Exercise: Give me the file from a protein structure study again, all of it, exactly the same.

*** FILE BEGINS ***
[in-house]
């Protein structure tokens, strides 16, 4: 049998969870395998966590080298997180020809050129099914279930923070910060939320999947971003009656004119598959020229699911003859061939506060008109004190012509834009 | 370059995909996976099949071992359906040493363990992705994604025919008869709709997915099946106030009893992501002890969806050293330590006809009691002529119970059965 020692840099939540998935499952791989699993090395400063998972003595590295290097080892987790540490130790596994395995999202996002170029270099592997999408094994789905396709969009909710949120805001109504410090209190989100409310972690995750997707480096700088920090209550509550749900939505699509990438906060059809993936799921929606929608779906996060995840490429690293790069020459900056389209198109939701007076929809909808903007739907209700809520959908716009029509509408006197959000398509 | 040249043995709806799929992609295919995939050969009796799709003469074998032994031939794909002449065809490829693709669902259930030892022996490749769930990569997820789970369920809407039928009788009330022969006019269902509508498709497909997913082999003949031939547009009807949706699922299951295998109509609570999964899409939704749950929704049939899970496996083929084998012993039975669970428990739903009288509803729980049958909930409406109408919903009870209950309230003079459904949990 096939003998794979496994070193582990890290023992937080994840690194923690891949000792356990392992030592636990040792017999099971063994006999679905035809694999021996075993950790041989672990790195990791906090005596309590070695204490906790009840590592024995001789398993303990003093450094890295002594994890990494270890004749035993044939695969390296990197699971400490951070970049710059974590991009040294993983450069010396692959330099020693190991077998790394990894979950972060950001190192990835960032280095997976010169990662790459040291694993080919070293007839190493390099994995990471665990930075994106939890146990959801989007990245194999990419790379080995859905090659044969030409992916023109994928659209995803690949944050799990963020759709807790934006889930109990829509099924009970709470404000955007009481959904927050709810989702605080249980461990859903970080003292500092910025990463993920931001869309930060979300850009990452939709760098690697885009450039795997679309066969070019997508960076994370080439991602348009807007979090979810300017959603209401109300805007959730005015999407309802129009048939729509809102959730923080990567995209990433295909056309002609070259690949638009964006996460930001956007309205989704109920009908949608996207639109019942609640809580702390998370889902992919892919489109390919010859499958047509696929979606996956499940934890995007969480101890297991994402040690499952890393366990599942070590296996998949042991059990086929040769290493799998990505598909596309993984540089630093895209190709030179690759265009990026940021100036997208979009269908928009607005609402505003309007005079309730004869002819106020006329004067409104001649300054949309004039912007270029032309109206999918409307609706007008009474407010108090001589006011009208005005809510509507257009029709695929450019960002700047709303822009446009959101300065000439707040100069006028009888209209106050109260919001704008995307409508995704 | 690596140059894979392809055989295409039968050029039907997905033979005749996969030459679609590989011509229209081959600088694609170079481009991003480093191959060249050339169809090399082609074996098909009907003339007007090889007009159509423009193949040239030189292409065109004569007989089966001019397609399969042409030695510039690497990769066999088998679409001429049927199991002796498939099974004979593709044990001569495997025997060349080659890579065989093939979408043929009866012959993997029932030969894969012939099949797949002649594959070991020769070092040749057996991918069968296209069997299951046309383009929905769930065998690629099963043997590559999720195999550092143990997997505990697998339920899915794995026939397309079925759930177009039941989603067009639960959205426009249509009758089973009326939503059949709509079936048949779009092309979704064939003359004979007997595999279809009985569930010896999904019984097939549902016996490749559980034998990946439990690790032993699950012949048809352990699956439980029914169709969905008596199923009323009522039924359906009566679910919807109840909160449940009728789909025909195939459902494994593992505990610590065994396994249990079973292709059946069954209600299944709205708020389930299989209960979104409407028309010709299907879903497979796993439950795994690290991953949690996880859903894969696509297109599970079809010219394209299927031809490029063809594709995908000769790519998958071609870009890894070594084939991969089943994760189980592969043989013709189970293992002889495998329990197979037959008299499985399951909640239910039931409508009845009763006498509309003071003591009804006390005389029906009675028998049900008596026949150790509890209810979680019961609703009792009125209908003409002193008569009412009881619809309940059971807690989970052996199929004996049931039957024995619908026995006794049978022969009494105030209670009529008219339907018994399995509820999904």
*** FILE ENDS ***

[in-house]
């Protein structure tokens, strides 16, 4: 049998969870395998966590080298997180020809050129099914279930923070910060939320999947971003009656004119598959020229699911003859061939506060008109004190012509834009 | 370059995909996976099949071992359906040493363990992705994604025919008869709709997915099946106030009893992501002890969806050293330590006809009691002529119970059965 020692840099939540998935499952791989699993090395400063998972003595590295290097080892987790540490130790596994395995999202996002170029270099592997999408094994789905396709969009909710949120805001109504410090209190989100409310972690995750997707480096700088920090209550509550749900939505699509990438906060059809993936799921929606929608779906996060995840490429690293790069020459900056389209198109939701007076929809909808903007739907209700809520959908716009029509509408006197959000398509 | 040249043995709806799929992609295919995939050969009796799709003469074998032994031939794909002449065809490829693709669902259930030892022996490749769930990569997820789970369920809407039928009788009330022969006019269902509508498709497909997913082999003949031939547009009807949706699922299951295998109509609570999964899409939704749950929704049939899970496996083929084998012993039975669970428990739903009288509803729980049958909930409406109408919903009870209950309230003079459904949990 096939003998794979496994070193582990890290023992937080994840690194923690891949000792356990392992030592636990040792017999099971063994006999679905035809694999021996075993950790041989672990790195990791906090005596309590070695204490906790009840590592024995001789398993303990003093450094890295002594994890990494270890004749035993044939695969390296990197699971400490951070970049710059974590991009040294993983450069010396692959330099020693190991077998790394990894979950972060950001190192990835960032280095997976010169990662790459040291694993080919070293007839190493390099994995990471665990930075994106939890146990959801989007990245194999990419790379080995859905090659044969030409992916023109994928659209995803690949944050799990963020759709807790934006889930109990829509099924009970709470404000955007009481959904927050709810989702605080249980461990859903970080003292500092910025990463993920931001869309930060979300850009990452939709760098690697885009450039795997679309066969070019997508960076994370080439991602348009807007979090979810300017959603209401109300805007959730005015999407309802129009048939729509809102959730923080990567995209990433295909056309002609070259690949638009964006996460930001956007309205989704109920009908949608996207639109019942609640809580702390998370889902992919892919489109390919010859499958047509696929979606996956499940934890995007969480101890297991994402040690499952890393366990599942070590296996998949042991059990086929040769290493799998990505598909596309993984540089630093895209190709030179690759265009990026940021100036997208979009269908928009607005609402505003309007005079309730004869002819106020006329004067409104001649300054949309004039912007270029032309109206999918409307609706007008009474407010108090001589006011009208005005809510509507257009029709695929450019960002700047709303822009446009959101300065000439707040100069006028009888209209106050109260919001704008995307409508995704 | 690596140059894979392809055989295409039968050029039907997905033979005749996969030459679609590989011509229209081959600088694609170079481009991003480093191959060249050339169809090399082609074996098909009907003339007007090889007009159509423009193949040239030189292409065109004569007989089966001019397609399969042409030695510039690497990769066999088998679409001429049927199991002796498939099974004979593709044990001569495997025997060349080659890579065989093939979408043929009866012959993997029932030969894969012939099949797949002649594959070991020769070092040749057996991918069968296209069997299951046309383009929905769930065998690629099963043997590559999720195999550092143990997997505990697998339920899915794995026939397309079925759930177009039941989603067009639960959205426009249509009758089973009326939503059949709509079936048949779009092309979704064939003359004979007997595999279809009985569930010896999904019984097939549902016996490749559980034998990946439990690790032993699950012949048809352990699956439980029914169709969905008596199923009323009522039924359906009566679910919807109840909160449940009728789909025909195939459902494994593992505990610590065994396994249990079973292709059946069954209600299944709205708020389930299989209960979104409407028309010709299907879903497979796993439950795994690290991953949690996880859903894969696509297109599970079809010219394209299927031809490029063809594709995908000769790519998958071609870009890894070594084939991969089943994760189980592969043989013709189970293992002889495998329990197979037959008299499985399951909640239910039931409508009845009763006498509309003071003591009804006390005389029906009675028998049900008596026949150790509890209810979680019961609703009792009125209908003409002193008569009412009881619809309940059971807690989970052996199929004996049931039957024995619908026995006794049978022969009494105030209670009529008219339907018994399995509820999904």